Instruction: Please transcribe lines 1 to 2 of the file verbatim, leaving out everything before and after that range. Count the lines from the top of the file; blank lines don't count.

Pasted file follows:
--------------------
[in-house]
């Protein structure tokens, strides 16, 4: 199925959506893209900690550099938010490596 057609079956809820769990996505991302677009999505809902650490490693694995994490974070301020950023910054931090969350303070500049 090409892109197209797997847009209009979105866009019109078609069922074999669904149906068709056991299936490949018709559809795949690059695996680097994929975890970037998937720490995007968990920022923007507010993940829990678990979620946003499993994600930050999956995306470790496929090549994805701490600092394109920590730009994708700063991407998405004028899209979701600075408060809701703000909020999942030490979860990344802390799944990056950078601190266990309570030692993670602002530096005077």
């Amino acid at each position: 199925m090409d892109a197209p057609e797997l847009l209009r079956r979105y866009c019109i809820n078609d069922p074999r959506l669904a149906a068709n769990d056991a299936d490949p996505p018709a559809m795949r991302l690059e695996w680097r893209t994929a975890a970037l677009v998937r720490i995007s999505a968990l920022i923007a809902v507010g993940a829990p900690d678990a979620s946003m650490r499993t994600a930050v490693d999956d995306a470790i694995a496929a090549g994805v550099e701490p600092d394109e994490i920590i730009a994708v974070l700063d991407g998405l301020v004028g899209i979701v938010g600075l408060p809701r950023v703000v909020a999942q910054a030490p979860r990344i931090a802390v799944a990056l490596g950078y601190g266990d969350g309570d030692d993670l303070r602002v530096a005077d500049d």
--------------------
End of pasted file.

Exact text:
[in-house]
């Protein structure tokens, strides 16, 4: 199925959506893209900690550099938010490596 057609079956809820769990996505991302677009999505809902650490490693694995994490974070301020950023910054931090969350303070500049 090409892109197209797997847009209009979105866009019109078609069922074999669904149906068709056991299936490949018709559809795949690059695996680097994929975890970037998937720490995007968990920022923007507010993940829990678990979620946003499993994600930050999956995306470790496929090549994805701490600092394109920590730009994708700063991407998405004028899209979701600075408060809701703000909020999942030490979860990344802390799944990056950078601190266990309570030692993670602002530096005077």